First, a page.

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Central Ohio school districts worry that Congress may not extend federal meal waiver

The U.S. Department of Agriculture warned lawmakers that voting to not extend the waiver could result in schools not being able to serve meals to students.

COLUMBUS, Ohio — Lawmakers in Washington are divided over whether to extend the meal waiver program that allows students to receive a free meal for breakfast and lunch regardless of economic status. 

The bipartisan omnibus bill Congress unveiled Wednesday to keep the government running does not extend child nutrition waivers that have allowed schools to serve free meals to all students and played a major role in curbing child hunger during the pandemic. 

The U.S. Department of Agriculture warned lawmakers that voting to not extend the waiver could result in schools not being able to serve meals to students. 

Senate Minority Leader Mitch McConnell opposed extending the waivers as part of the omnibus package. 

He argued that the waiver was never meant to be permanent and that the $11 billion price tag to extend it for another year wasn’t palatable to Republicans who are concerned about the increasing deficit.

The program is set to expire on June 30.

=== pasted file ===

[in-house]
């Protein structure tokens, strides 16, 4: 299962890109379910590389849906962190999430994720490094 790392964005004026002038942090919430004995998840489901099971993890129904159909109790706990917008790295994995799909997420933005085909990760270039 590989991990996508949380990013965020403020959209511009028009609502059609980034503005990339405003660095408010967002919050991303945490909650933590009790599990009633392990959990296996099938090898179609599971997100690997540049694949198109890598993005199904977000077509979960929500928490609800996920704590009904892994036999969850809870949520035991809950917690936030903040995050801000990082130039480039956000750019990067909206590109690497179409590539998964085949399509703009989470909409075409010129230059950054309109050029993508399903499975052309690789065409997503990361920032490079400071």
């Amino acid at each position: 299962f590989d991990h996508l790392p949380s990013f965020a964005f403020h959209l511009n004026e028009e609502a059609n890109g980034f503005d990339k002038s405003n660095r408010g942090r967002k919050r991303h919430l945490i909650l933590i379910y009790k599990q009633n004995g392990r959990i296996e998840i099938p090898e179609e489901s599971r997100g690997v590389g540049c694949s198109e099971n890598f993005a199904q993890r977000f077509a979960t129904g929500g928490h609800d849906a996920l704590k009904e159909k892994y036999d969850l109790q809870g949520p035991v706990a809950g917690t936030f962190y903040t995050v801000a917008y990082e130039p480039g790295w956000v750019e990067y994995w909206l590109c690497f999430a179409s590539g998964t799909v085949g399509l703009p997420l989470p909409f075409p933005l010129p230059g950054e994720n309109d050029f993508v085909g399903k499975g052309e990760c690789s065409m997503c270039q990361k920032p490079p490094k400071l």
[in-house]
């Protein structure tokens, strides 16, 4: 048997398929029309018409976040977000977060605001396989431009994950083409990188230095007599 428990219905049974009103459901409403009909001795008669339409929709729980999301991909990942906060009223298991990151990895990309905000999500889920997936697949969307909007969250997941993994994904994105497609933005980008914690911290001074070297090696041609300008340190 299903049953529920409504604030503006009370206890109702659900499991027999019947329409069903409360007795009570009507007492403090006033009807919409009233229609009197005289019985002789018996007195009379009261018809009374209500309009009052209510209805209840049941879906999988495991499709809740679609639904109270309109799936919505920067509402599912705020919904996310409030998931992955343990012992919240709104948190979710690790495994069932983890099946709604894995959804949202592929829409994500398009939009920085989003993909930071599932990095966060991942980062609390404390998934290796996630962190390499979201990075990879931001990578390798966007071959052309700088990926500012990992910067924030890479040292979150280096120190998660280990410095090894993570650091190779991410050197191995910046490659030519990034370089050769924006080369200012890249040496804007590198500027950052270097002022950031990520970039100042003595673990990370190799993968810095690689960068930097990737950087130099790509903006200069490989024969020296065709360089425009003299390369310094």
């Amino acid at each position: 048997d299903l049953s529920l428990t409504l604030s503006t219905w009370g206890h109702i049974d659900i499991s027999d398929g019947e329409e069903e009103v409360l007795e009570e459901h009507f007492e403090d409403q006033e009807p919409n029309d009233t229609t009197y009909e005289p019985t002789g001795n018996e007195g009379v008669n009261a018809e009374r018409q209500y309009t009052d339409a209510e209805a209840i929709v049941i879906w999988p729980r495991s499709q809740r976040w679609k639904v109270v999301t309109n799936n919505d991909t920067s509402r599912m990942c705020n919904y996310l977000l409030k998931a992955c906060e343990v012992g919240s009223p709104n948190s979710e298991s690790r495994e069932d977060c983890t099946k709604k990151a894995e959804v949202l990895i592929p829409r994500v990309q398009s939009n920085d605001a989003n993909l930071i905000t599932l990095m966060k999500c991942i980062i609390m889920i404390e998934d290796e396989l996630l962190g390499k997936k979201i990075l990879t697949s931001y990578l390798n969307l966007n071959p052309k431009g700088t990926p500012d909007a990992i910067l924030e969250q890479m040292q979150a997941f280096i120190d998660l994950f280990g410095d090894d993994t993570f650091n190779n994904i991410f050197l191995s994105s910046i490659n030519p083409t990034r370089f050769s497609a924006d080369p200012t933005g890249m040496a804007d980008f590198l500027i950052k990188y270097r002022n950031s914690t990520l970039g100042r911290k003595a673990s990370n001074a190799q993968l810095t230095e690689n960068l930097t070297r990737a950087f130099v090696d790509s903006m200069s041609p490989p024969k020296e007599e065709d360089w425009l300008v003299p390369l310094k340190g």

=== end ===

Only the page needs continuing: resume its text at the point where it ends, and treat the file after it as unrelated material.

In Ohio, approximately 1.5 million people qualify for Supplemental Nutrition Assistance Program (SNAP), according to the Ohio Department of Job and Family Services. 

In Columbus City Schools, at least 45,000 students can qualify for free or reduced meals. That's according to the district's Director of Food Services Joe Brown.

That's a free breakfast for every student in the district. 

"There is a tremendous need [and] it extends beyond Columbus. A hungry student is a hungry student," said Brown.

According to Brown, the district is committed to feeding every child even if Congress doesn't extend the federal food waiver.

But how the district will pay for those meals is another question. 

This year, the district said it costs $2.61 for a single breakfast and $3.95 for a single lunch. The district is reimbursed $2.60 by the federal government for a breakfast and $4.56 for each lunch. 

Take away the waiver and the district gets $2.35 for every breakfast and only $3.68 for every lunch. 

If the federal meal waiver is not extended, CCS said it will be in a financial pinch. If meals aren't reimbursed at the higher level, it will need to borrow money to cover the cost. 

"Worst case scenario, we continue to lose money then that could be dollars taken away from student's education from general fund dollars," Brown said. 

That cost increases because the district also provides meals when kids are out of school for summer programs through the city's recreation and parks. 

"It's going to be a huge lift and a big challenge for school districts to maintain a profitable food service operation," Brown said. 

CCS isn't the only central Ohio school district facing a similar issue. 

Hilliard City Schools said about 4,000 of its students qualify for free or reduced lunches. The district plans to send out notices to parents if the waiver isn't extended that they will need to apply for the free lunch program. 

Southwestern City Schools has more than 9,000 students that qualify for free or reduced meals. The district warned parents that many will have to pay for their child's lunches while others will need to re-apply for free lunches if the waiver is not extended. 

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